"Let me give you an example of inflation. When I was in high school, I used to buy a Baby Ruth candy bar. I paid a nickel for that candy bar. Today, that candy bar is probably close to a dollar. What's happened? That candy bar is the exact same weight, has the same amount of caramel, has the same amount of chocolate and has the same number of peanuts in it. The only thing they did was take out a little cardboard bottom that used to be in it because now it's just in a single wrapper. So, what has changed? The value of the nickel? The nickel has no value anymore."
THE ECONOMIC BAILOUT
Dock Treece says that without the government bailout, "It would have been a mess ... massive defaults across the board, and you would have had bank failures that you couldn't even imagine. You would have been back in the middle of the 1930s."
BETTER TIMES AHEAD?
One thing to remember is that there is hope in the future.
"Thirty years in this business tells me that things constantly change. We have been through some pretty serious times before; we will go through them again. While these seem very bad, they are actually equivalent to what we went through in 1973, 1974."
"There have been about 10 or 12 panics in the last 150 years in the stock market," Dock Treece continues. "All of them have stopped their decline, somewhere between the 40 and 50 percent range. The only one that went over 50 was in 1932, where we were down to 53 percent. This market decline at its worst was down 43 or 44 percent."
"Most of [the market declines] last anywhere from one year to about two years. We are 12 months into it this month because last week was the one-year anniversary that the market started down. So this one is a lot closer to the end than most people think they are, in my opinion. But I guess you could say, it is always darkest right before dawn."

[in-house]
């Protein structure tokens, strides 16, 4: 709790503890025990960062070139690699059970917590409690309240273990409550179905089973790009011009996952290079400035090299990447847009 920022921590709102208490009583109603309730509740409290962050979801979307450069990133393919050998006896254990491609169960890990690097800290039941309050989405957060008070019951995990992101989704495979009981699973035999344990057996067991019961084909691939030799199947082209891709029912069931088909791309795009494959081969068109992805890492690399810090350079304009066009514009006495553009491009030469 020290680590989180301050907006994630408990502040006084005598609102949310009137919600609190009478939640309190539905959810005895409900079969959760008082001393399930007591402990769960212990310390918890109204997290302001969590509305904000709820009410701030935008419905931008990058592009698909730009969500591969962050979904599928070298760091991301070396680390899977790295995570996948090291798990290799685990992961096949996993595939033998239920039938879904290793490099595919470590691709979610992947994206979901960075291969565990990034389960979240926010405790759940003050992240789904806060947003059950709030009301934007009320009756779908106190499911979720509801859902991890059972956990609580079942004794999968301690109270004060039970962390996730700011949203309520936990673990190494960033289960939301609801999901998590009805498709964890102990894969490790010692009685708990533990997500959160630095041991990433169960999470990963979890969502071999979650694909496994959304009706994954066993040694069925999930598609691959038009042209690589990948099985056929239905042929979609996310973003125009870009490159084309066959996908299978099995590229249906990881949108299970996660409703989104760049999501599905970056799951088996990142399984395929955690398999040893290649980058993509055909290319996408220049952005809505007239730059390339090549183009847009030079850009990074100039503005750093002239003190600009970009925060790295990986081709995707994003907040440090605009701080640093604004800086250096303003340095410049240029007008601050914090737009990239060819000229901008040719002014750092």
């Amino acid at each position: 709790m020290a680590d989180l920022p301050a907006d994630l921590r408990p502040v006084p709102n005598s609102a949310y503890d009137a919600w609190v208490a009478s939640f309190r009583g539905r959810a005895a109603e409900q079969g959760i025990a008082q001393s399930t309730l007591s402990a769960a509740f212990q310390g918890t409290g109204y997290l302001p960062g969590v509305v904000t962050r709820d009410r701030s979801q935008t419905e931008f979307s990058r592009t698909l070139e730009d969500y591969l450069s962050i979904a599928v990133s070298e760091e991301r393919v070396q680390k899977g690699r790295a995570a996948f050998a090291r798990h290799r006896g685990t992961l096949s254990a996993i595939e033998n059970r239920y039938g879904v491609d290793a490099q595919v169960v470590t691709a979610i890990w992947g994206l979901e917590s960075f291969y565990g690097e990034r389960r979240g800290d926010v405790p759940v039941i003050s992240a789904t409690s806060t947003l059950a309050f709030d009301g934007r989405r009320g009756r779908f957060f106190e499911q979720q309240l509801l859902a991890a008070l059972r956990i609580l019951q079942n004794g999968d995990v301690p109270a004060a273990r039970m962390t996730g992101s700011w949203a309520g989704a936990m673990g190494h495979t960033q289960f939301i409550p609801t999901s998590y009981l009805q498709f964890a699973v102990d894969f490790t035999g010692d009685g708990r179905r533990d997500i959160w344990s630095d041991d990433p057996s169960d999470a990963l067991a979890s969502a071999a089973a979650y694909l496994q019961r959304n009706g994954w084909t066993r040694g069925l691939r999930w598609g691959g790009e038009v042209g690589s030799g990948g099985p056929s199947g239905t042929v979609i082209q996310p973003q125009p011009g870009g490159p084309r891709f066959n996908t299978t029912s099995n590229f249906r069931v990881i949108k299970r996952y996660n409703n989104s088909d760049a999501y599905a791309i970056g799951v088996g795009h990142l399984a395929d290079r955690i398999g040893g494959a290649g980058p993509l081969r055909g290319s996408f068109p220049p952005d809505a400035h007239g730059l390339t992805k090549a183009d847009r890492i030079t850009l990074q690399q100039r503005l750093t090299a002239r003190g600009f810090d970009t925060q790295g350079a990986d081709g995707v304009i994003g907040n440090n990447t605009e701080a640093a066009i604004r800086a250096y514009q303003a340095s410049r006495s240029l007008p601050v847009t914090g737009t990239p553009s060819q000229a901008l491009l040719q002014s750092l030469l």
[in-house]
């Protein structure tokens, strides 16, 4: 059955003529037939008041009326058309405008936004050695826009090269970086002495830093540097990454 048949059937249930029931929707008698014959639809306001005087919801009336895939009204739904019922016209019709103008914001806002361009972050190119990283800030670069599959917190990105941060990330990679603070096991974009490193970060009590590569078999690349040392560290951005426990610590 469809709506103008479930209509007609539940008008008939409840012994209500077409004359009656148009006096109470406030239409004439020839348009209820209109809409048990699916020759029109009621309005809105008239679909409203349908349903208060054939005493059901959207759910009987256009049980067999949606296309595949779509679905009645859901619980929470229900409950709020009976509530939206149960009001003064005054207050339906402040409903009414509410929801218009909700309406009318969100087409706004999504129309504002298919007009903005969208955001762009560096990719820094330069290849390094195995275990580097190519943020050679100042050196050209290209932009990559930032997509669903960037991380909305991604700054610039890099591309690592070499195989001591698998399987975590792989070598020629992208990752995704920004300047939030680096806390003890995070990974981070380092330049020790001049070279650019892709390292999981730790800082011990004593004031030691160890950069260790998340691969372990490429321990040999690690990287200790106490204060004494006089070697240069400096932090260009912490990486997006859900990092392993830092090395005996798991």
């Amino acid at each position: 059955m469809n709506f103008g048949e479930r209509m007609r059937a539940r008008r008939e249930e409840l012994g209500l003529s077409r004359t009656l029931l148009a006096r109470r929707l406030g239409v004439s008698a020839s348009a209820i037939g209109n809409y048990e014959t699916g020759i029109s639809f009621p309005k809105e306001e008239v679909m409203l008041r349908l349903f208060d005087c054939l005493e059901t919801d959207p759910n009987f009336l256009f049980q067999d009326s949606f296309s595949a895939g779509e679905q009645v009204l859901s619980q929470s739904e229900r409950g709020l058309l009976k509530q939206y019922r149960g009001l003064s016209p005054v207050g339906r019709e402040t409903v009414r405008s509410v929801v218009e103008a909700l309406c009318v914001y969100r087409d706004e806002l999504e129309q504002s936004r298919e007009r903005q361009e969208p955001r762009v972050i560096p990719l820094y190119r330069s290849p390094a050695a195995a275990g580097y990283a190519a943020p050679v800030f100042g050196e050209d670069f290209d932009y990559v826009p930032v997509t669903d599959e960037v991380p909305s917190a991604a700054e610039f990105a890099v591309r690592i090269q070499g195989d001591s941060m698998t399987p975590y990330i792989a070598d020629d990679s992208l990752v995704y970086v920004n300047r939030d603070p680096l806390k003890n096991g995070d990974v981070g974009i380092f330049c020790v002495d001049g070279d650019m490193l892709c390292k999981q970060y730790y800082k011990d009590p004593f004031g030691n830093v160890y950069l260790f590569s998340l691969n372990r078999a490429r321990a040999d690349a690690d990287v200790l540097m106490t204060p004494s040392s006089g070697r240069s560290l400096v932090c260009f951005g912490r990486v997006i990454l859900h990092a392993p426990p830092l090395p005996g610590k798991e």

WHAT WE NEED TO LEARN
As Dock Treece says, "Wall Street is not a one-way street. That you are going to have corrections, you are going to have major corrections like the one we are in now, and if you think you are going to buy anything and it's a free ride forever ... then you are seriously misleading yourselves about what happens in the investment world."
Dock Jr. adds that we need to rethink the way we spend money as individuals. "The average American, way more than average, probably 95 percent of Americans have been living way, way, way beyond their means for way, way, way too long. We have one of the lowest savings rates in the world in this country. We borrow for absolutely everything. We borrow for everyday purchases with credit card, and I think that it is not something that policy in Washington can change. It is something that American people need to get through their heads."
Dock Treece agrees. "That is probably far more important than most people understand. People today have tried to borrow their way into prosperity; you cannot borrow your way into prosperity; you can only save and invest your way into prosperity."